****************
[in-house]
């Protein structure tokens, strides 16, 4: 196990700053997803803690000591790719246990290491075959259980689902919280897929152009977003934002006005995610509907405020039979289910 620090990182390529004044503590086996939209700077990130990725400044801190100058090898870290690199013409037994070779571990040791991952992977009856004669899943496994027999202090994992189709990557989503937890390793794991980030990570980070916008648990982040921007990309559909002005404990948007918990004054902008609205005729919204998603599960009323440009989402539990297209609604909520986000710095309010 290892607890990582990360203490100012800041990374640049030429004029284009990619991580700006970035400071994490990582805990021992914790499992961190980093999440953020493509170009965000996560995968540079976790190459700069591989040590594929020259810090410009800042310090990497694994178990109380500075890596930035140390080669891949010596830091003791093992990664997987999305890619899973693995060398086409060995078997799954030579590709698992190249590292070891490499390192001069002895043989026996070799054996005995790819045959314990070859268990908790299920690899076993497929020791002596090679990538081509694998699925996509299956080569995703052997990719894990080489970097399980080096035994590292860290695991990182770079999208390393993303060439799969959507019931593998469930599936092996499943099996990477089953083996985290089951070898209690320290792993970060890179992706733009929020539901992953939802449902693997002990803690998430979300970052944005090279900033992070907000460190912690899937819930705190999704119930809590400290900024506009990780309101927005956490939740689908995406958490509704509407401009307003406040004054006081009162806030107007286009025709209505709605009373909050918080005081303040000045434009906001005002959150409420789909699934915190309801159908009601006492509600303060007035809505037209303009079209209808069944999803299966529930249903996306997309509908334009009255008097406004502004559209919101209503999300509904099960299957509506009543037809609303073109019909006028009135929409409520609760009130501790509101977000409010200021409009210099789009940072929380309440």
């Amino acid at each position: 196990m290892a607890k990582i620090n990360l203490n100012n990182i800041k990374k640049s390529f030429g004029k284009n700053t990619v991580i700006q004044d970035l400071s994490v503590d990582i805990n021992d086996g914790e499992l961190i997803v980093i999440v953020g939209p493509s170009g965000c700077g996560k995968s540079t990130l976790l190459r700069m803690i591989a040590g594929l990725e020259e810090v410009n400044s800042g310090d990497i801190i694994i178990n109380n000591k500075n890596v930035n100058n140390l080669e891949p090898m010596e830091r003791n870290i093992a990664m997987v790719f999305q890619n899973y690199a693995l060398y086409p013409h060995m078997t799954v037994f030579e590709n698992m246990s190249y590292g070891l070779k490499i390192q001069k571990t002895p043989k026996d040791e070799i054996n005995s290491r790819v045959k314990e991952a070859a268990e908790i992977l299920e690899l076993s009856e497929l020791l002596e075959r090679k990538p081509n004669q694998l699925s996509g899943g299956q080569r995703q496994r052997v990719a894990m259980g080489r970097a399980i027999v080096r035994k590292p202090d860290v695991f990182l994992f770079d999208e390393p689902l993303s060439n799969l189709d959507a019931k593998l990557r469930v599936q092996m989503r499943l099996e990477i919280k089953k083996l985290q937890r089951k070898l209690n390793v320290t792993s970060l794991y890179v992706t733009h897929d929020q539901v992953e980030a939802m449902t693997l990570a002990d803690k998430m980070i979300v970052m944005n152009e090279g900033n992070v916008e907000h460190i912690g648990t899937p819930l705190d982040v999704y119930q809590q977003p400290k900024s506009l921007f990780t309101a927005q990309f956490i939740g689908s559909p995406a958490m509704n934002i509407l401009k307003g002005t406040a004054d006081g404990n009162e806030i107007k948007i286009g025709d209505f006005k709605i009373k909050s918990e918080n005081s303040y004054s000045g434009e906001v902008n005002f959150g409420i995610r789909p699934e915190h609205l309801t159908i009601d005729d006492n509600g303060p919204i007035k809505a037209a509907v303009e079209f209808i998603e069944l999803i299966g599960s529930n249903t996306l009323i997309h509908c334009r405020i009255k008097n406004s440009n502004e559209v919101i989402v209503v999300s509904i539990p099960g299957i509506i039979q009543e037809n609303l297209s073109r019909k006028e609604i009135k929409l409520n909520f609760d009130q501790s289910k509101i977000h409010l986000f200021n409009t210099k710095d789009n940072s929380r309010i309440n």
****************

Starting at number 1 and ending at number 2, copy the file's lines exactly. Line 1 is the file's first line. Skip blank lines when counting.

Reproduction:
[in-house]
């Protein structure tokens, strides 16, 4: 196990700053997803803690000591790719246990290491075959259980689902919280897929152009977003934002006005995610509907405020039979289910 620090990182390529004044503590086996939209700077990130990725400044801190100058090898870290690199013409037994070779571990040791991952992977009856004669899943496994027999202090994992189709990557989503937890390793794991980030990570980070916008648990982040921007990309559909002005404990948007918990004054902008609205005729919204998603599960009323440009989402539990297209609604909520986000710095309010 290892607890990582990360203490100012800041990374640049030429004029284009990619991580700006970035400071994490990582805990021992914790499992961190980093999440953020493509170009965000996560995968540079976790190459700069591989040590594929020259810090410009800042310090990497694994178990109380500075890596930035140390080669891949010596830091003791093992990664997987999305890619899973693995060398086409060995078997799954030579590709698992190249590292070891490499390192001069002895043989026996070799054996005995790819045959314990070859268990908790299920690899076993497929020791002596090679990538081509694998699925996509299956080569995703052997990719894990080489970097399980080096035994590292860290695991990182770079999208390393993303060439799969959507019931593998469930599936092996499943099996990477089953083996985290089951070898209690320290792993970060890179992706733009929020539901992953939802449902693997002990803690998430979300970052944005090279900033992070907000460190912690899937819930705190999704119930809590400290900024506009990780309101927005956490939740689908995406958490509704509407401009307003406040004054006081009162806030107007286009025709209505709605009373909050918080005081303040000045434009906001005002959150409420789909699934915190309801159908009601006492509600303060007035809505037209303009079209209808069944999803299966529930249903996306997309509908334009009255008097406004502004559209919101209503999300509904099960299957509506009543037809609303073109019909006028009135929409409520609760009130501790509101977000409010200021409009210099789009940072929380309440």